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Logitech’s wireless all-in-one (AIO) tk820 keyboard is a nifty Windows 8 device that squashes a spacious touchpad onto the right-hand side of a rather heavy keyboard. It’s a little pricey at just over US$100 but in my opinion, Logitech proves that a costly keyboard is leagues ahead of a bargain basement one found on Gumtree.
Great to type with
Logitech’s keyboard is a best of both worlds, a neat keyboard that clicks and clacks, and a Windows 8 touchpad that’s smooth as silk. Having a combined keyboard and touchpad is what laptops are all about, so it makes sense to bring this into the PC arena. Luckily, Logitech’s done this without much fuss, and anyone who’s familiar with Apple’s magic touchpad will know what to expect.
The keys were made with “Perfect Stroke” tech and designed the “Incurve Key” way. Perfect Stroke makes it easier and faster to type with, while Incurve Keys are slightly concave, which neatly fits the shape of my fingers. It adds up to some rapid typing. I tested my mint-fresh keyboard’s speed with a few typing tests, and managed to get a high word-count with each test. So while buzzwords they may be, Logitech’s technology has been proven by me, to work.
Spacing is an art. The distance each key is from another matters when it comes to keyboards, and with cheaper models the keys are often cramped, which is abysmal for writing. The solution is to replicate the look and feel of a laptop’s keyboard to a tee. Which this keyboard does, brilliantly. The sturdy weight of the keyboard also helps it to no end.
Laptop keyboards are superlative in my opinion, especially on models such as the ASUS Zenbook. While the tk820 can’t quite meet the quality standards of that or a MacBook’s, there’s very little to bemoan. After a few weeks of constant, heavy usage, my fingers flew across the tk820 with very little effort. This is a writer’s keyboard, no doubt. Brain and fingers become one as words flow from this nifty, wireless device.
Eons ago, Logitech decided to wise up and cut the cord altogether. The tk820 is yet another keyboard which uses the 2.4Ghz wireless unifying receiver, which is great for existing Logitech users, because it connects compatible mice, keyboards and gamepads to one USB dongle. Downside: a USB port is gone, forever. I tested the tk820 on a laptop with only two USB ports, so this was a major burden for me, having to plug and unplug devices daily. Still, less cables yet at the cost of a port.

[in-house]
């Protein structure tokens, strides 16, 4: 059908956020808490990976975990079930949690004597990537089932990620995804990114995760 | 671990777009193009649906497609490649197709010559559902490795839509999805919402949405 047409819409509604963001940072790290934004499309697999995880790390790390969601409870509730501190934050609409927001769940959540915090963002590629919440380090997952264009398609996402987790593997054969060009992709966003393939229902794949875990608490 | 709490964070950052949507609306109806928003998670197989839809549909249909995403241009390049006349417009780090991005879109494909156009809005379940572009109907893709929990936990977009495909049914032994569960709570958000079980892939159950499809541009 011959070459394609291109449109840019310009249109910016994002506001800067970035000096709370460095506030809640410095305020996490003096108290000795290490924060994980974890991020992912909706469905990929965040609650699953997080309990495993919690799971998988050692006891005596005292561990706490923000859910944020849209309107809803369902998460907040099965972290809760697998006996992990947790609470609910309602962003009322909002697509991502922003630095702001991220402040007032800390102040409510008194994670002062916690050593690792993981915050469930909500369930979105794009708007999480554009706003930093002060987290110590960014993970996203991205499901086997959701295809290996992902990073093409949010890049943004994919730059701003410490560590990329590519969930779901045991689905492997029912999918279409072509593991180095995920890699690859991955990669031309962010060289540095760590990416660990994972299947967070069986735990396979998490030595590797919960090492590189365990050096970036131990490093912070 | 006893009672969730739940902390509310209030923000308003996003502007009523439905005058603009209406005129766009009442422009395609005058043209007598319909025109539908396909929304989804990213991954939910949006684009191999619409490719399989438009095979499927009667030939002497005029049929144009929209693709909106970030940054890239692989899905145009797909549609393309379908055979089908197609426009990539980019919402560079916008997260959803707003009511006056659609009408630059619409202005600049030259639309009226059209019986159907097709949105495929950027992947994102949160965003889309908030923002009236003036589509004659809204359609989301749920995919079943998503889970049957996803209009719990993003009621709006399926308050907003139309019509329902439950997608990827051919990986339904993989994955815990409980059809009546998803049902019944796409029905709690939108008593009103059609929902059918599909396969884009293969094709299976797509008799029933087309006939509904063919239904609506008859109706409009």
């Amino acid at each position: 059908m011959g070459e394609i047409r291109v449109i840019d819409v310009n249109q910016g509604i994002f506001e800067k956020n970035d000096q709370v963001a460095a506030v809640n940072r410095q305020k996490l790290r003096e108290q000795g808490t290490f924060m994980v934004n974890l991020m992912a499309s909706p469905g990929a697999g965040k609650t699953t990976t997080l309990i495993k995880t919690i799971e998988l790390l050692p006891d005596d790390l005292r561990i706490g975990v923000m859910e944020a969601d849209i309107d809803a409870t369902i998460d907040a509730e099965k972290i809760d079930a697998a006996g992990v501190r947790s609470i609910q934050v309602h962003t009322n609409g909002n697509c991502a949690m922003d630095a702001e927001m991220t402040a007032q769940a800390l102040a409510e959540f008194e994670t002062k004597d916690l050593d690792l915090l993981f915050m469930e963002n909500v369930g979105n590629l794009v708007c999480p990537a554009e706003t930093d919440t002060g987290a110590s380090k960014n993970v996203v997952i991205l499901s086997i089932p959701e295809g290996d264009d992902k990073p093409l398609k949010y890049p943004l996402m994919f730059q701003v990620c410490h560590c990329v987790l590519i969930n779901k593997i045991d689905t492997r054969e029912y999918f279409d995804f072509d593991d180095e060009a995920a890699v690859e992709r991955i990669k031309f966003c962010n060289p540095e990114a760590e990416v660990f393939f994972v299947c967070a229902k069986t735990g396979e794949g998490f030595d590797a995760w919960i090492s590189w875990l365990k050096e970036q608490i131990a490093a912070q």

Wireless means battery. And the battery life so far is rock-solid. Four AA batteries come with the keyboard, and I’d expect two to three months more battery life at a push.
The reason the tk820 doesn’t get a perfect score is down to its lack of secondary functions. With a normal keyboard, for instance, pressing F2 on an icon would let me change the name. Here, it opens up a search box. If I want to use the F2 key, I have to push the “function” key first. This means that Logitech has placed Windows 8 shortcuts ahead of the standard keyboard functions. For a power user, it’s going to irritate. I am certain though that this can be disabled. It’s just a bother that I have to do so.
Which leads me to the left-hand-hating touchpad. Like I said, it’s excellent and responsive but only works well if you’re right-handed. Then it’s touch, type, pinch, swipe, whatever. There’s no thought process to it, but as a left-handed user I was left in the cold. A detachable touchpad that connects to the left or right of the keyboard — that would have been a game-changer.
This touchpad loves Windows 8, but works equally well in Windows 7. A left-click is one finger, a right-click needs two fingers. Either way, it works every time. And by swiping from the edges, various Windows 8 functions can be accessed.
Verdict: There’s nothing really wrong with the keyboard. Typing is swift, the Windows 8 specific gestures work, the trackpad is solid (but I wish it was on the left-hand side), and the price is right for a device of this calibre. I’d also wager that for a home theater PC setup, this wireless keyboard would be the ideal remote replacement. In all, a clever little keyboard — and for those who are right-handed, feel free to add two more points to this review.